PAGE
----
Why No Tiger Woods Win Will Ever Compare to This One
A breakdown of Tiger's historic win at the 2019 Masters
Released on 4/19/2019
[Reporter] No one has ever been too good at golf,
but Tiger Woods, at one point, was at least close.
When you win your first Major as a pro by 12 strokes,
win the US Open by 15,
then win another on a broken leg,
the definition of impressive changes.
It's as if you leave yourself nowhere else to go.
A dozen years into his career,
with 14 Majors and millions in the bank,
Woods had done pretty much everything in golf.
And then one day,
he couldn't do anything at all.
When Woods headed to the first tee Sunday
at the 2019 Masters,
he faced a two stroke deficit to Francesco Molinari,
noteworthy because the 43-year-old Woods
had never come from behind to win a major championship.
Yet of all the things Woods had to overcome
in winning another Masters,
this might have been the least significant.
Instead, on the first tee, before finding the first fairway,
Woods could have thought about how it had been 14 years
since he had last won a Masters.
When he laid up on the par four third
to set up his first birdie of the day,
he might have remembered that it had been 11 years
since he had won a Major.
Across the front nine in which he trailed Molinari
and had strung together a couple of bogies,
Woods could have been excused
if he thought about his incredible fall from grace.
Turning into Amen Corner, where he somehow carved a shot
out of the tree on the 11th,
Woods might have remembered the debilitating
string of injuries that had made swinging a golf club
next to impossible.
By the 12th hole, after three players ahead of him
had found the water,
Woods had no choice but to contemplate
what shot he needed to safely land his ball
on the narrow green.
But even then, his mind may have wandered
to a time when this moment,
playing for real on the most important stage in golf,
could have only been relegated to fantasy.
It had been just two years earlier
when an aching Woods hobbled into the champions dinner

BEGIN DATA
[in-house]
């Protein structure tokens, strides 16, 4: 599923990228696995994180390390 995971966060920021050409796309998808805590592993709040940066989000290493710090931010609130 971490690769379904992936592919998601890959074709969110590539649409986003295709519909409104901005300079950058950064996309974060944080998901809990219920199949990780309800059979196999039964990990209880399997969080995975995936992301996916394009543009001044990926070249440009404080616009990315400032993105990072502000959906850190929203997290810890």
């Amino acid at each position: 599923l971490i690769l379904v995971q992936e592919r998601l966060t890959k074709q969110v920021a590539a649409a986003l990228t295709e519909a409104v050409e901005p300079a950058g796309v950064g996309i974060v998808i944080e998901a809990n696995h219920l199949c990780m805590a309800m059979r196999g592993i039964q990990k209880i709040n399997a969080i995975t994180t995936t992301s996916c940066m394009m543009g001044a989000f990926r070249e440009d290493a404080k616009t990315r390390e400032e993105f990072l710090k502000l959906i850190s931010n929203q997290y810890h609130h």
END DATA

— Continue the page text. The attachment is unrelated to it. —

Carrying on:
and confided to fellow Masters winners
that the pain was just too great
and he was probably done playing golf.
But now, here we was,
crossing the Hogan Bridge with a chance to take the lead
in the Masters.
In many ways, the finish at Augusta National on Sunday
was vintage Woods.
The most electric player in golf,
making all the shots that counted,
then delivering a final, emphatic blow
with his birdie on the 16th hole.
But in reality, this was not vintage Woods
because this Masters was different.
To win this year, Woods didn't have to just
navigate the golf course in front of him.
In his own mind and to a skeptical public,
he had to overcome everything he had hoped to leave behind.
This is what you saw when Woods holed out for the win on 18.
It was his fifth Masters and his 15th Major.
He won by a single stroke,
but even factoring in those Majors
that he had won by double digits,
this was by far his most impressive.
Not so long ago, remember, an outcome like this
A golfer whose family life had fallen into disarray,
who often worried about participating
in the lives of his kids
could now walk triumphantly off the golf course
and wrap those kids in his arms.
Turns out Woods did leave himself somewhere to go.
In winning the Masters,
he had completed one of the most
remarkable journeys in history,
from the brink of oblivion
back to the top of his sport.